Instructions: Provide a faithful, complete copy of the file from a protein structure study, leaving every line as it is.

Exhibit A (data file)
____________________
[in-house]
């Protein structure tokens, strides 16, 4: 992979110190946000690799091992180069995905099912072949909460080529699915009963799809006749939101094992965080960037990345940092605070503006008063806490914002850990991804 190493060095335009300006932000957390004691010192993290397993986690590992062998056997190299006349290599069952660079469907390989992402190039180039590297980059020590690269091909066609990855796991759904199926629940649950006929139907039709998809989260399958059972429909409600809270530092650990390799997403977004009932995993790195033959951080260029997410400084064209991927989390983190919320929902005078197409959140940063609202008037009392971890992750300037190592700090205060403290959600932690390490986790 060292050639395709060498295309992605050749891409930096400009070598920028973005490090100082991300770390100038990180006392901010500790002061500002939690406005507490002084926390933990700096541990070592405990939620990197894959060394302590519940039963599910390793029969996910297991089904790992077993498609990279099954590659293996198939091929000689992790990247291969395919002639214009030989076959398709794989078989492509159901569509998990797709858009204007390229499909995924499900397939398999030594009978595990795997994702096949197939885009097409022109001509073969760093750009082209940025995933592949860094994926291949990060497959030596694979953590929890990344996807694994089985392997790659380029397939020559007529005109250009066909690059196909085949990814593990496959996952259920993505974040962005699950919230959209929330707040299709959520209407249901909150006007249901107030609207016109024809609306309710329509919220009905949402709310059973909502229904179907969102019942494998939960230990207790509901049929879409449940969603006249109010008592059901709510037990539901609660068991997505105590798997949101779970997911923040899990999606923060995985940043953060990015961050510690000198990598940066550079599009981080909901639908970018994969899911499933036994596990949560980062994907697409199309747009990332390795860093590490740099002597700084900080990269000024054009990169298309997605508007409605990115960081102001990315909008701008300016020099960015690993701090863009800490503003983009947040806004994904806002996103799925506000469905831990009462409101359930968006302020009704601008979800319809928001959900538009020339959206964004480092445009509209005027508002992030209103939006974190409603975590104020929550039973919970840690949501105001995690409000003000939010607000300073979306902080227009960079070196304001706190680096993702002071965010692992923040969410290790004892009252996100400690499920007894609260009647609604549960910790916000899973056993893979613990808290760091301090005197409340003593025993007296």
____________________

[in-house]
């Protein structure tokens, strides 16, 4: 992979110190946000690799091992180069995905099912072949909460080529699915009963799809006749939101094992965080960037990345940092605070503006008063806490914002850990991804 190493060095335009300006932000957390004691010192993290397993986690590992062998056997190299006349290599069952660079469907390989992402190039180039590297980059020590690269091909066609990855796991759904199926629940649950006929139907039709998809989260399958059972429909409600809270530092650990390799997403977004009932995993790195033959951080260029997410400084064209991927989390983190919320929902005078197409959140940063609202008037009392971890992750300037190592700090205060403290959600932690390490986790 060292050639395709060498295309992605050749891409930096400009070598920028973005490090100082991300770390100038990180006392901010500790002061500002939690406005507490002084926390933990700096541990070592405990939620990197894959060394302590519940039963599910390793029969996910297991089904790992077993498609990279099954590659293996198939091929000689992790990247291969395919002639214009030989076959398709794989078989492509159901569509998990797709858009204007390229499909995924499900397939398999030594009978595990795997994702096949197939885009097409022109001509073969760093750009082209940025995933592949860094994926291949990060497959030596694979953590929890990344996807694994089985392997790659380029397939020559007529005109250009066909690059196909085949990814593990496959996952259920993505974040962005699950919230959209929330707040299709959520209407249901909150006007249901107030609207016109024809609306309710329509919220009905949402709310059973909502229904179907969102019942494998939960230990207790509901049929879409449940969603006249109010008592059901709510037990539901609660068991997505105590798997949101779970997911923040899990999606923060995985940043953060990015961050510690000198990598940066550079599009981080909901639908970018994969899911499933036994596990949560980062994907697409199309747009990332390795860093590490740099002597700084900080990269000024054009990169298309997605508007409605990115960081102001990315909008701008300016020099960015690993701090863009800490503003983009947040806004994904806002996103799925506000469905831990009462409101359930968006302020009704601008979800319809928001959900538009020339959206964004480092445009509209005027508002992030209103939006974190409603975590104020929550039973919970840690949501105001995690409000003000939010607000300073979306902080227009960079070196304001706190680096993702002071965010692992923040969410290790004892009252996100400690499920007894609260009647609604549960910790916000899973056993893979613990808290760091301090005197409340003593025993007296």